Country statistics


Land area: 50,502 sq miles (130,800 sq km)

Total area: 50,942 sq miles (131,940 sq km)

Population (2006): 10,688,058 (growth rate: 0.2%); birth rate: 9.7/1000; infant mortality rate: 5.4/1000; life expectancy: 79.2; density per sq miles: 212

Capital City: Athens

Monetary unit: Euro (formerly drachma)

Languages: Greek 99% (official), English, French

Ethnicity/race: Greek 98%, other 2%; note: the Greek government states there are no ethnic divisions in Greece

Religions: Greek Orthodox 98%, Islam 1.3%, other 0.7%

Country introduction

Mount Olympus

Greece is a country in South-east Europe, with Athens being the capital and largest city (its urban area also including the municipality of Piraeus). It borders with Albania, the Republic of Macedonia and Bulgaria to the north, and Turkey to the east. The Aegean Sea lies to the east of mainland Greece, the Ionian Sea to the west, and the Mediterranean Sea to the south. Greece's coastline feature a vast number of islands (approximately 1,400, of which 227 are inhabited), including Crete, the Dodecanese, the Cyclades, and the Ionian Islands among others.

Greece consists of about 80% mountains and rocky terrain, with the occasional plain. The Pindus Mountains start in Northern Greece and stretch south to the Gulf of Patra. In the southern part of Greece are the Peloponnesus Mountains. Mount Olympus is the highest at 2,917 m (9,570 ft), located on the border between Thessaly and Macedonia.

About 20% of Greece is made up of islands. Crete is a large island located in the Mediterranean Sea. It is a popular tourist area for its beautiful mountains, coastline, and many ancient ruins.

Most of the people in Greece live along the coast, or along rivers and harbors.

The culture

Temple of Olympian Zeus in Athens

The culture of Greece has evolved over thousands of years, with its beginnings in Ancient Greece, through the influence of the Roman Empire, the Byzantine Empire, the Ottoman Empire, and Greek independence. Greece is often called the cradle of Western civilisation.

Ancient Greece produced many philosophers and scholars, such as Socrates and Plato. These Greeks contributed significantly to our current culture. They created the first democratic government, discovered many scientific principles, and created mathematics. The Greeks also contributed to the artistic community with Homer, who wrote the Iliad and The Odyssey, and other artisans creating sculptures, paintings, pottery, poetry and playwriting.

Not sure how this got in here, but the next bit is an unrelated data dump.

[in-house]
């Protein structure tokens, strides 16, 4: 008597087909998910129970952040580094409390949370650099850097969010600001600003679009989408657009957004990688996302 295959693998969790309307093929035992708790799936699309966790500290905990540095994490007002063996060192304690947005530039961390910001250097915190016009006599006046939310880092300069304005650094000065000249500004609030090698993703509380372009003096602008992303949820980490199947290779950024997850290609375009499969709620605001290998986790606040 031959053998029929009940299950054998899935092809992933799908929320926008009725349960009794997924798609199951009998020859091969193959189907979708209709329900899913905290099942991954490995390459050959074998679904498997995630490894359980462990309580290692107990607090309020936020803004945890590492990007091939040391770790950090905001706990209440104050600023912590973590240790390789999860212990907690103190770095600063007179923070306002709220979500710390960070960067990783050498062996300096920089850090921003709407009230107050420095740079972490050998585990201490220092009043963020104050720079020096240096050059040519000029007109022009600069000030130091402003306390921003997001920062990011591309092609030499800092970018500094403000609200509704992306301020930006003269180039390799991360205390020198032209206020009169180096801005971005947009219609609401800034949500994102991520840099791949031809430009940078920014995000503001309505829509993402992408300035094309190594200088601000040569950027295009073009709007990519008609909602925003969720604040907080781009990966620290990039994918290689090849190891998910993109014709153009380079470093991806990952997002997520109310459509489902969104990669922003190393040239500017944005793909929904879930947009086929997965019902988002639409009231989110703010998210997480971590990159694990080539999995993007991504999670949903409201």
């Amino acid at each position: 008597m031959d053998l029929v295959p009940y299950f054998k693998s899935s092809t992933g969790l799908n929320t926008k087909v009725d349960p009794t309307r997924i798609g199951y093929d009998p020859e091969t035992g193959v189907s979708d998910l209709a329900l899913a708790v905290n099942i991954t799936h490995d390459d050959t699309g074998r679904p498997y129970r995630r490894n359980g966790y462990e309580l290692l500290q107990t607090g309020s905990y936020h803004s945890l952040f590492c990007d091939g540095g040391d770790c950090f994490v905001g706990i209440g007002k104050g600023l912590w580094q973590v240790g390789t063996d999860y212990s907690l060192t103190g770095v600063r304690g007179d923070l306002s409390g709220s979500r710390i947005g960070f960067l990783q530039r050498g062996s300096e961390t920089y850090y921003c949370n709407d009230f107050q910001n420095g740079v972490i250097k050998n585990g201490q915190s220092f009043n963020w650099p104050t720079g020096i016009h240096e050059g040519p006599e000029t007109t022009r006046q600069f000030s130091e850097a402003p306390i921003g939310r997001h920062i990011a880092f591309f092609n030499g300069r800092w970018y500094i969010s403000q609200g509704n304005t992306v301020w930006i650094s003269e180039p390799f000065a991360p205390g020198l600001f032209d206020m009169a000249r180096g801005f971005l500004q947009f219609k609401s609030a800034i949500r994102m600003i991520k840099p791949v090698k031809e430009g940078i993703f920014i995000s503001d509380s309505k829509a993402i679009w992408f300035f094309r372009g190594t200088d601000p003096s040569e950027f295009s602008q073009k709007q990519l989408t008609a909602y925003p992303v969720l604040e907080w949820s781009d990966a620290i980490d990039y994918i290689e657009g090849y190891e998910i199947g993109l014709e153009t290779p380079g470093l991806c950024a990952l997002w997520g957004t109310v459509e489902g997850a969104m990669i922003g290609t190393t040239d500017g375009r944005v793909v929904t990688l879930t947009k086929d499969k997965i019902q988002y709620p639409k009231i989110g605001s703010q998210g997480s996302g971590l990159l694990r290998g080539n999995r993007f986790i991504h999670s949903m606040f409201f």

Attractions & landmarks

Parthenon - Acropolis

The people of Greece were one of the earliest civilizations. Greece still has many ancient ruins, some over 4000 years old. Greece also has many medieval churchs. This makes Greece a very popular tourist area. Greece is also well known for its sculptures, paintings, pottery, poetry and playwriting.

The capital city, Athens is home to many ancient sites. Famous landmarks include the enormous Temple of Olympian Zeus in Athens, which was built around 1,500 years ago for the worship of the Greek God Zeus. Athens' Acropolis towers is also another famous landmark in Europe and the classical Greek architecture has become a symbol of the city. Built around 2,500 years ago, the Acropolis has several temples, of which the most important build is the Parthenon, dedicated to Athena, a Greek goddess.

Lycabettus Hill is one of the several hills centrally located in Athens. Climbing the hill will reward visitors of spectacular and breathtaking views of Athens and the coastal region.

Syndagma Square, located across the Greek parliament, is considered to be the heart of modern Athens. The attractive Greek Parliament building is ideally located next to the National Garden and the parliament, also called the Royal Palace.

Competitive sports were a major part of Greek life. The first Olympic Games were held in Greece in 776 BC. Some of these stadiums are still around today including the Olympia Stadion.